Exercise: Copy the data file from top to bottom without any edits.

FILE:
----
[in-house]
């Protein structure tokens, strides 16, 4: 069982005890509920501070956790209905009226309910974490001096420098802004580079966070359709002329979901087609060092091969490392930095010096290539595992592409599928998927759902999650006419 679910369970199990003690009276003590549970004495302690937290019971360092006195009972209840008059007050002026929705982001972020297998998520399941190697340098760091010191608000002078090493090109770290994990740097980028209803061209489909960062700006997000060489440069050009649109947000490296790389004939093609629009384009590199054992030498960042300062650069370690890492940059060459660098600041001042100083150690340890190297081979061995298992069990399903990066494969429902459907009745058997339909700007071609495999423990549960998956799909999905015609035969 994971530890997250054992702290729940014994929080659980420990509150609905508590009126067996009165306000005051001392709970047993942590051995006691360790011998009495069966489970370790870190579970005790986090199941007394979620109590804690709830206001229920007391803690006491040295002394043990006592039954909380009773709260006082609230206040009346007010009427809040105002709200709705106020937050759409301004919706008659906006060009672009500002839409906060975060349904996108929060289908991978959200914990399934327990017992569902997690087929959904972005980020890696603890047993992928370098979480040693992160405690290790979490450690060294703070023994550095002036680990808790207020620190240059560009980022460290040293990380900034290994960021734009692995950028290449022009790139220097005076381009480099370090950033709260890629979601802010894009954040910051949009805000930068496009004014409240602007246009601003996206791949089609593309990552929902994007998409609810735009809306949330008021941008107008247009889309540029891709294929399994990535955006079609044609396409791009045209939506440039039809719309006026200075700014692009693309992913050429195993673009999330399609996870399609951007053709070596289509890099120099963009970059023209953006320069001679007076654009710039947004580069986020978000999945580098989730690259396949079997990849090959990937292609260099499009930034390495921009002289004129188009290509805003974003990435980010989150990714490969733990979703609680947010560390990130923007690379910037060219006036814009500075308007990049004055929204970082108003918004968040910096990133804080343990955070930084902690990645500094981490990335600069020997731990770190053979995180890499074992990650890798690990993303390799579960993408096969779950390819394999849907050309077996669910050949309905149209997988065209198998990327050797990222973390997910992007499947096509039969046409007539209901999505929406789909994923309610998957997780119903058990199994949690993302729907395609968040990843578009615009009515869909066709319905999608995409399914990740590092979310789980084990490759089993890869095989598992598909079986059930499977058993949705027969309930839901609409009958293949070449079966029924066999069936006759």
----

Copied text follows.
[in-house]
């Protein structure tokens, strides 16, 4: 069982005890509920501070956790209905009226309910974490001096420098802004580079966070359709002329979901087609060092091969490392930095010096290539595992592409599928998927759902999650006419 679910369970199990003690009276003590549970004495302690937290019971360092006195009972209840008059007050002026929705982001972020297998998520399941190697340098760091010191608000002078090493090109770290994990740097980028209803061209489909960062700006997000060489440069050009649109947000490296790389004939093609629009384009590199054992030498960042300062650069370690890492940059060459660098600041001042100083150690340890190297081979061995298992069990399903990066494969429902459907009745058997339909700007071609495999423990549960998956799909999905015609035969 994971530890997250054992702290729940014994929080659980420990509150609905508590009126067996009165306000005051001392709970047993942590051995006691360790011998009495069966489970370790870190579970005790986090199941007394979620109590804690709830206001229920007391803690006491040295002394043990006592039954909380009773709260006082609230206040009346007010009427809040105002709200709705106020937050759409301004919706008659906006060009672009500002839409906060975060349904996108929060289908991978959200914990399934327990017992569902997690087929959904972005980020890696603890047993992928370098979480040693992160405690290790979490450690060294703070023994550095002036680990808790207020620190240059560009980022460290040293990380900034290994960021734009692995950028290449022009790139220097005076381009480099370090950033709260890629979601802010894009954040910051949009805000930068496009004014409240602007246009601003996206791949089609593309990552929902994007998409609810735009809306949330008021941008107008247009889309540029891709294929399994990535955006079609044609396409791009045209939506440039039809719309006026200075700014692009693309992913050429195993673009999330399609996870399609951007053709070596289509890099120099963009970059023209953006320069001679007076654009710039947004580069986020978000999945580098989730690259396949079997990849090959990937292609260099499009930034390495921009002289004129188009290509805003974003990435980010989150990714490969733990979703609680947010560390990130923007690379910037060219006036814009500075308007990049004055929204970082108003918004968040910096990133804080343990955070930084902690990645500094981490990335600069020997731990770190053979995180890499074992990650890798690990993303390799579960993408096969779950390819394999849907050309077996669910050949309905149209997988065209198998990327050797990222973390997910992007499947096509039969046409007539209901999505929406789909994923309610998957997780119903058990199994949690993302729907395609968040990843578009615009009515869909066709319905999608995409399914990740590092979310789980084990490759089993890869095989598992598909079986059930499977058993949705027969309930839901609409009958293949070449079966029924066999069936006759």